DC Legal Wage Deductions
Your wages are the most important part of your job, and knowing your Washington DC wage rights is crucial. It can be difficult to discern which deductions are lawful and unlawful, so it is advisable that you learn about DC legal wage deductions.
Examples of legal deductions that can be taken from an employee’s wages include tax withholdings and any deductions the employee authorizes voluntarily. Deductions authorized by law include child support, alimony, or wage garnishment. Garnishment would take place if there is a court order against someone stating that they owe a third party money, and the garnishment is done through the individual’s employer who deducts some of their pay. Employers in DC are required to provide an itemized statement showing deductions to the employee.
Illegal Wage Deductions
Under DC wage law, an illegal deduction would be anything other than income taxes or court-ordered payments such as child support, alimony, and debts to a third party. Anything else would be illegal, unless it was voluntary on the part of the employee. Illegal deductions could take the form of an employer deducting wages to pay for uniforms or tools that an employee needs to do their job. An employer also may not reduce an employee’s wages just for violating company policy or dock an employee’s pay as a response to poor performance, failing to follow the rules, or things of that kind.
Minimum Net Wage after Legal Deductions
Various laws govern deductions and garnishments of wages, including the federal Consumer Credit Protection Act, which limits the amount that can be garnished in a week. The law says that the creditor garnishing the wages cannot take more than 25 percent of an employee’s disposable income or the amount of an employee’s income that exceeds 30 times the federal minimum wage, whichever amount is less. In DC, the law limits garnishments to 10 percent of the gross wages that are payable to a debtor from an amount up to $200 and then 20 percent of wages between $200 and $500.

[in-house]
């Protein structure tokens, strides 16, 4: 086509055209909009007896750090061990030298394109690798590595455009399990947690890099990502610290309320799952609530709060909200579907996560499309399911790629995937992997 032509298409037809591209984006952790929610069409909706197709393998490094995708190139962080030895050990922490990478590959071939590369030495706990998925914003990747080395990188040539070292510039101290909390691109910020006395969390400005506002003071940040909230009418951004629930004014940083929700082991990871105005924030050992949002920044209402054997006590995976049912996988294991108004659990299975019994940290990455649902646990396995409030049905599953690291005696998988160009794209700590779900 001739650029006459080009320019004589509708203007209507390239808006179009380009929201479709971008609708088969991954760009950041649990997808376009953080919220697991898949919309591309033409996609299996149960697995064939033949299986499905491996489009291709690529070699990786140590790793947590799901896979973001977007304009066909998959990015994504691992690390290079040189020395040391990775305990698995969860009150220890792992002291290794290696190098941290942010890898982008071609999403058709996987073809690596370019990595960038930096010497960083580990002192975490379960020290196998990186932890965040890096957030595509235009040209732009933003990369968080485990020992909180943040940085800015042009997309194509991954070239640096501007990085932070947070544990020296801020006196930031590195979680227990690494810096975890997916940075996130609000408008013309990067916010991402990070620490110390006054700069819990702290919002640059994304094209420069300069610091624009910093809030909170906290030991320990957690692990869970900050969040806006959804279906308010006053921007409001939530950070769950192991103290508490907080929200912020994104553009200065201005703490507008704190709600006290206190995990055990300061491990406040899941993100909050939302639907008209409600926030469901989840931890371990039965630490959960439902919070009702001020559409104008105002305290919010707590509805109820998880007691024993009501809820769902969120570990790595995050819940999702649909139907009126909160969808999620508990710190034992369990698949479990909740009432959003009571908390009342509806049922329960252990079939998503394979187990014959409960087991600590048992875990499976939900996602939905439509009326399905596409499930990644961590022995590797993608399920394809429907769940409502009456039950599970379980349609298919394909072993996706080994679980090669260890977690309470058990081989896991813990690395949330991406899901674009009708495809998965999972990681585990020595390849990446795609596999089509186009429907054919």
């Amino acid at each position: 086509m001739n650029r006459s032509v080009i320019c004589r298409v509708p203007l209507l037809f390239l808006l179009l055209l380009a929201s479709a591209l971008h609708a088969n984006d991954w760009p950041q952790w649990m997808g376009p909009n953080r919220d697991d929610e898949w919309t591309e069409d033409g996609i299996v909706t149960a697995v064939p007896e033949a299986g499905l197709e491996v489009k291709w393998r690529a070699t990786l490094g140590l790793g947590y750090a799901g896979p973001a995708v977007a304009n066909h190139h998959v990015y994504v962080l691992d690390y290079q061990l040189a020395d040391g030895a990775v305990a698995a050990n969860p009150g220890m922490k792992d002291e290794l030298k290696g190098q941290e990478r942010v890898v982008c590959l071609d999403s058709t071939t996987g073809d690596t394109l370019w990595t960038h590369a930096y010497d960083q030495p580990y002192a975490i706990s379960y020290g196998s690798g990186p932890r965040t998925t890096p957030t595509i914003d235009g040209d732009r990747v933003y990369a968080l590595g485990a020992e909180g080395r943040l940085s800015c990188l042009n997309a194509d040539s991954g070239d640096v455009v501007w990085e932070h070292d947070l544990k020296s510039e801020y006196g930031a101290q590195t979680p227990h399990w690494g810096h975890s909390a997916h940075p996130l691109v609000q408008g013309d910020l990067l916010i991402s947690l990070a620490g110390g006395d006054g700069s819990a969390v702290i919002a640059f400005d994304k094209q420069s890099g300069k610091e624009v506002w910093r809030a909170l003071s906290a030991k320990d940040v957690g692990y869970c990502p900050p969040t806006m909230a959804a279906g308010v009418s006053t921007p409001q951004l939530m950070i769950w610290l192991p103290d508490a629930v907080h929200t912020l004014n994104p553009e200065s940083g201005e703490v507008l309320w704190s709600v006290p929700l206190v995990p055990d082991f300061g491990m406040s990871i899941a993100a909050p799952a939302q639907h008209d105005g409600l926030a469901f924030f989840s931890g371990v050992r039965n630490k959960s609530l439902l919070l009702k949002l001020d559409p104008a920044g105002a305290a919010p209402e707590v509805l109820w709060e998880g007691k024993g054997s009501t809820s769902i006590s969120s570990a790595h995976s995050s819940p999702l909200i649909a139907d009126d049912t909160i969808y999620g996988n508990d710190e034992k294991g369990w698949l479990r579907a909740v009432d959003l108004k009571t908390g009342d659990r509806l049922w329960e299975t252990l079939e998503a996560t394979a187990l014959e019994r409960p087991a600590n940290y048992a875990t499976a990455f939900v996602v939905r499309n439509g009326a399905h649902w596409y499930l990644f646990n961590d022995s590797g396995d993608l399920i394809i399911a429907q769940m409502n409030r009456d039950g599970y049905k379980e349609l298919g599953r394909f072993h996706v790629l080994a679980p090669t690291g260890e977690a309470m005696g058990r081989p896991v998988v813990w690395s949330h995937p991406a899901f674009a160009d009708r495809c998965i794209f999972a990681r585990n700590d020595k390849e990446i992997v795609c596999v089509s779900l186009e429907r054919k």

Compensation after an Illegal Deduction
If an employer is not paying an employee everything owed to them, it can violate DC wage law, the Wage Payment and Collection Law, or the Minimum Wage Revision Act. If there has been a violation of DC wage law, the employee would be entitled to the damages recovered, including not just reimbursement for the illegally deducted amount but potentially three times the amount of the deduction. To seek proper redress for an illegal wage deduction, a person should contact either the DC Office of Wage Hour Compliance or a qualified attorney.